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Why the dental industry should care for their hands

Occupational skin disease, and in particular contact dermatitis, is common among healthcare workers and accounts for 90-95% of all cases of occupational skin disease.1 There are two main types of contact dermatitis: Irritant Contact Dermatitis (ICD) and Allergic Contact Dermatitis (ACD).

ICD is a nonimmune response and is a condition affecting the skin, and therefore not an allergy.2 Whilst ACD is a T-cell mediated allergic response often described as Chemical Type IV allergy is and is specific to chemical residues.2

Common causes of allergic contact dermatitis include chemicals in rubber, leather and dyes.  With more than 4000 chemicals having been identified as contact allergens.3  Boudinar et al (2021) reports that ‘Dental workers, i.e., dentists, as well as dental assistants, hygienists, and technicians, are daily exposed to a plethora of occupational allergens’ 4

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‘One third of dentists reported symptoms of hand dermatoses in New Zealand, UK and Queensland, Australia’ 5

Frequent glove use has caused the incidence of occupational contact dermatitis or adverse skin conditions to healthcare workers. These include allergies and other sensitivities, and often know the specific cause may not be known.

Rubber chemical accelerators are among the most common allergens causing occupational ACD in healthcare workers, and are found in both NRL and synthetic gloves, such as polyisoprene, neoprene and nitrile. The accelerators’ function is to catalyze the sulfur crosslinking reaction in both natural rubber latex and synthetic gloves to give strength and durability to the film.  However, the finished product may contain trace amounts of chemical accelerators. As many of these conventional accelerators are lower molecular size, they have low solubility in the film, meaning that over time, they will bloom to the surface of the glove creating a higher risk of delayed allergic reactions.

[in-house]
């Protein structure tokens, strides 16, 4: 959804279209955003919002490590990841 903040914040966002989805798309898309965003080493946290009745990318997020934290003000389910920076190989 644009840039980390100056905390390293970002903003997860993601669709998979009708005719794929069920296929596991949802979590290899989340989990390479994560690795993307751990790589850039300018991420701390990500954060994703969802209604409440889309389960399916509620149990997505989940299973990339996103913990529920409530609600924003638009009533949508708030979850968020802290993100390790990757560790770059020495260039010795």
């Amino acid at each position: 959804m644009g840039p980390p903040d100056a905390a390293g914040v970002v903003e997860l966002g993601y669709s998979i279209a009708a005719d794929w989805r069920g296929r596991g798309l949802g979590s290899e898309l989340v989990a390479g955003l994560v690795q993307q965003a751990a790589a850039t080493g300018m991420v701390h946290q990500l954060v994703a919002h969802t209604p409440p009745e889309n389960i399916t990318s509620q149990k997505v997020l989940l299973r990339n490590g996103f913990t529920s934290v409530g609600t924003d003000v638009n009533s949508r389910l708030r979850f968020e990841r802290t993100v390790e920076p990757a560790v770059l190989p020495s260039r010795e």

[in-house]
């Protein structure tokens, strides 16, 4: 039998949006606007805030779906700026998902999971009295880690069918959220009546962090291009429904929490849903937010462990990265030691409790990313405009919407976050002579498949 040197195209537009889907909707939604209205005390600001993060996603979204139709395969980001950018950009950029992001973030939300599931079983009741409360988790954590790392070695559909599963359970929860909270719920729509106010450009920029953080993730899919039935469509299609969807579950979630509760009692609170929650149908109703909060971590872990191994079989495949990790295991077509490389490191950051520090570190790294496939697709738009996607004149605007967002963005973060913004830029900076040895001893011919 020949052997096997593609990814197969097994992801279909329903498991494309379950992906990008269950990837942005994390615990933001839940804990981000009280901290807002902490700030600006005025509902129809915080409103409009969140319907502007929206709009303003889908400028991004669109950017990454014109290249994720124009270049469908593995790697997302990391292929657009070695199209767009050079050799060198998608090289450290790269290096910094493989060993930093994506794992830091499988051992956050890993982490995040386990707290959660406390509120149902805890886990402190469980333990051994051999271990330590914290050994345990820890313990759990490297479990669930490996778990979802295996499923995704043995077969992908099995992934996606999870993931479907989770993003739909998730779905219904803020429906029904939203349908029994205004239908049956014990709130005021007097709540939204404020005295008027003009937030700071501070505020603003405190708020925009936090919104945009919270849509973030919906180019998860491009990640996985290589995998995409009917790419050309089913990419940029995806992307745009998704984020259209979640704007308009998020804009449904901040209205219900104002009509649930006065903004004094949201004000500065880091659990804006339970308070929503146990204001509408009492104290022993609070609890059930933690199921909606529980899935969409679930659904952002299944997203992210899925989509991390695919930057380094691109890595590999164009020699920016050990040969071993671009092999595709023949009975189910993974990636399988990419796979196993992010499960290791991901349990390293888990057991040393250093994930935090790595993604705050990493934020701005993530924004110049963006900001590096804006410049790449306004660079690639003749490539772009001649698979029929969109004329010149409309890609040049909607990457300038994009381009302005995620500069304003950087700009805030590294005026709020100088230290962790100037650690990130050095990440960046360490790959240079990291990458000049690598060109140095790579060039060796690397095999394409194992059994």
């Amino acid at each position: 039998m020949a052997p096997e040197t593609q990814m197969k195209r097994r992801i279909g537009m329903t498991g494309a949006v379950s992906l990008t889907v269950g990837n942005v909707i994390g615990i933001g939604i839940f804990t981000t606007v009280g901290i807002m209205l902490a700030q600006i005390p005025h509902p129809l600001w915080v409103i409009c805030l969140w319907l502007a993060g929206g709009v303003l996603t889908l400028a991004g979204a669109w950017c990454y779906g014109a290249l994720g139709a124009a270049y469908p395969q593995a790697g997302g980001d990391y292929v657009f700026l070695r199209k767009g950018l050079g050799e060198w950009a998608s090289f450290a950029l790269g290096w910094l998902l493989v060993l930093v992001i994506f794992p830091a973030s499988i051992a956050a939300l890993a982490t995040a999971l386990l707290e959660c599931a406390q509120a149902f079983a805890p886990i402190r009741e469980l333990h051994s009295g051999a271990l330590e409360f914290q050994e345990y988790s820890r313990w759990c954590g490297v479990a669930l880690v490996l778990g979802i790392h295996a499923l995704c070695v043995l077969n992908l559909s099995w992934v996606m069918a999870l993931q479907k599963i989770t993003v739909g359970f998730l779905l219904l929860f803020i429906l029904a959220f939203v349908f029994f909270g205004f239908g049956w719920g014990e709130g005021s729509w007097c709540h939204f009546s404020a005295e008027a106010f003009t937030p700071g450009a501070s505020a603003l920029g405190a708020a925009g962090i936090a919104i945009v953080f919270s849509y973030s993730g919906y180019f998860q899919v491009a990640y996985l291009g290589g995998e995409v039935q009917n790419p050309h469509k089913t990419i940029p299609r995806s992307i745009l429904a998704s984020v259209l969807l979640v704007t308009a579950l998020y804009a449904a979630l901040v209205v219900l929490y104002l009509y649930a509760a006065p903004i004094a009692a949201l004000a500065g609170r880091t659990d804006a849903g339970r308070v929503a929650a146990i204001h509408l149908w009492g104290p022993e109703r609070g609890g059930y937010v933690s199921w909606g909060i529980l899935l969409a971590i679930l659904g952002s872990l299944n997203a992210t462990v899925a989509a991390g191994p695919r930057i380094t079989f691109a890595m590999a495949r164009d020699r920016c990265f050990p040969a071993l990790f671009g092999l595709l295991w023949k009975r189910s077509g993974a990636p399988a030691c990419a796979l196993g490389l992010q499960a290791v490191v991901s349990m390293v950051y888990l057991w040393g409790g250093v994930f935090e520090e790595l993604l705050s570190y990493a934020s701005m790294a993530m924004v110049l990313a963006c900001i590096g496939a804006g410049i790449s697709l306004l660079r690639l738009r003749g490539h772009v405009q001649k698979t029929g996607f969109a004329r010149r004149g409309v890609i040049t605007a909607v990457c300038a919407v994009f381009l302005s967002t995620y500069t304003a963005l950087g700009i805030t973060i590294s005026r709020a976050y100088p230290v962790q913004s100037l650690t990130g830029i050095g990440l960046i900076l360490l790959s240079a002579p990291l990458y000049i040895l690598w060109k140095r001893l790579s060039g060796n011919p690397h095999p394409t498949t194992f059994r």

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‘A study of adverse glove reactions among dentists in the United Kingdom indicated that most could be managed by self-medication, prescribed medication and/or changing to a different type of glove’ 5

Rubber chemical accelerator ACD has been a major cause of occupational ACD for many years, especially among dental practitioners.5  Glove manufacturers such as Ansell have developed gloves that are manufactured without the use of standard chemical accelerators known to cause allergic contact dermatitis.

Historically, there has been little focus on dermatitis in dental occupational settings. Increasing awareness about the risks to the hand health among dental professionals and evaluating the right medical grade gloves, can help address and minimize occupational contact dermatitis in dentistry.

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REFERENCES

  1. NICE National Institute for Health and Care Excellence.  Available from https://cks.nice.org.uk/topics/dermatitis-contact/background-information/prevalence/ [accessed August 2021].
  2. The National Eczema Society (2019) All About Contact Dermatitis Booklet. Available from https://eczema.org/information-and-advice/types-of-eczema/contact-dermatitis/ [accessed June 2021].
  3. Cao LY, Taylor JS, Sood A, Murray D, Siegel PD. Allergic Contact Dermatitis to Synthetic Rubber Gloves: Changing Trends in Patch Test Reactions to Accelerators. Arch Dermatol. 2010;146(9):1001–1007.
  4. Boudinar, L. Offner, D. Jung, S. (2021) Occupational Allergies in Dentistry: A Cross-Sectional Study in a Group of French Dentists. Oral, 1, Pp: 139–152.Available online: https://doi.org/10.3390/oral1020014 {accessed August 2021}
  5. Leggat, P. Kedjarune, U. Smith, D. (2007) Occupational Health Problems in Modern Dentistry: A Review. Industrial Health. 45. Pp: 611-621.